#OurCoast: Exploring Bayous, Rivers and Faith

05.11.2017 | In Community & Events, OurCoast
By Rabbi Gabriel Greenberg, Oscar J. Tolmas Rabbinic Chair, Congregation Beth Israel

On a recent Monday morning, myself and some fellow New Orleans-area clergy had the privilege to explore some of the bayous, rivers, bays and barrier islands in the gulf coast area near Venice. Riding aboard a sturdy Lafitte skiff, piloted by the inimitable Richie Blink, we learned about local flora and fauna, activities of the very-present oil and gas companies, and what the different fishing vessels going past us had in their hold (including one boat that had a pile of sharks on the deck! Man, the world of non-kosher food is even larger than I thought!)

Capt. Richie Blink leads the group through the wetlands.

Perhaps most exigently, we learned about the future of the Mississippi River Delta region. We discussed the rapid loss of land and coastline. We learned about the history of the formation of the delta itself, and how the current levee system disrupts the process of river sediment helping to build land in the area. We also heard about the effects that the BP oil spill had, and continues to have, on both the cultural and biological life of the area.

Roseate Spoonbills fly through the wetlands.

The rabbis of the Jewish tradition understood that there are certain areas of life wherein the actions of the few influence the many. They describe this phenomenon in a well-known parable by Rabbi Shimon bar Yochai:

A group of people were on a ship. One of them took a drill and started drilling underneath herself. The others said to her, "What are you sitting and doing?!" She replied, "What do you care. Is this not underneath my area that I am drilling?!" They said to her, "But the water will rise and flood us all on this ship!"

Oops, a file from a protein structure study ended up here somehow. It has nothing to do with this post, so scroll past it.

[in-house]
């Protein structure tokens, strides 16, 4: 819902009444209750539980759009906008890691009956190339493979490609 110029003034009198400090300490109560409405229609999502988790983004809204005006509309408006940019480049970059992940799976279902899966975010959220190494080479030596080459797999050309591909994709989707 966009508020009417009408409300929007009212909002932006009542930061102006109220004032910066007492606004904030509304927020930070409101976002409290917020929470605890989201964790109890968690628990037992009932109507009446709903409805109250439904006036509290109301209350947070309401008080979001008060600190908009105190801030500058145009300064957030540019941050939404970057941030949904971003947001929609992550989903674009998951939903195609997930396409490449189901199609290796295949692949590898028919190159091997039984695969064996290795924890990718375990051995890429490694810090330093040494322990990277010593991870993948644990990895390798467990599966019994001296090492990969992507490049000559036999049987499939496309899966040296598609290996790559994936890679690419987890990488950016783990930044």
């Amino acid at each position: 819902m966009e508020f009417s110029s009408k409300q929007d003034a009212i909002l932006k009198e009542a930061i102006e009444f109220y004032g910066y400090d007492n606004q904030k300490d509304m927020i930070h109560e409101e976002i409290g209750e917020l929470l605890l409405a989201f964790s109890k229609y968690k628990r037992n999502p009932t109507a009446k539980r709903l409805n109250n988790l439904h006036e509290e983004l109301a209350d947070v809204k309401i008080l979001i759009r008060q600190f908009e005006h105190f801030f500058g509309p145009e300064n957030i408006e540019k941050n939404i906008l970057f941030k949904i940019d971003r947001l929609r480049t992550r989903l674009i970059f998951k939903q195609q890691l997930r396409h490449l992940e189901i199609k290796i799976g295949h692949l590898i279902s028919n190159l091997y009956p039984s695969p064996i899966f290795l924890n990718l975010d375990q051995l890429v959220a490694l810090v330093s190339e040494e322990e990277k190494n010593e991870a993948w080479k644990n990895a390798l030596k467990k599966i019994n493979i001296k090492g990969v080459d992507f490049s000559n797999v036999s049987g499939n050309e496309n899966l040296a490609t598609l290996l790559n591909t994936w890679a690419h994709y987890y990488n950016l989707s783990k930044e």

The irony of using such a parable to discuss a flood-prone area aside, the meaning of this story is apparent. The particular needs and wants of individual industries – whether oil and gas, shipping, fishing, or shrimping – as well as the leveeing of the river to protect local communities and economic infrastructures, have all contributed to a problem which now threatens to engulf a wide swath of the state and region. Because no particular group or industry is eager to massively change their way of doing things, then the whole area will suffer from land loss and flooding (not to mention the ill-effects relating to oil spills, etc.).

These topics are obviously very heavy and sad, but our tradition also tells us, "If you believe you can destroy, you must also believe that you can fix." And there is reason for hope. As we approached a barrier island populated by thousands of pelicans, Richie shared with us a story. On one trip he took his grandfather out into the gulf and observed the many pelicans. His grandfather noted that earlier in his own life, such a sight was rare; the abundant DDT in the ecosystem was causing pelican eggs to shatter, and population levels plummeted. But its banning has led to their resurgence. 

Pelicans on a Louisiana barrier island.

There are reasons to be hopeful about the gulf as well. The work of local organizations, such as Restore the Mississippi River Delta, in and of themselves, and their advocating for larger governmental solutions in helping to mitigate land loss and beginning to build land back up is inspiring. I look forward to continuing to learn more about this issue and raising awareness about it within the greater New Orleans Jewish community.

If your church, synagogue, mosque or temple would like to schedule a field trip, please contact Helen Rose Patterson via email at PattersonH@nwf.org.


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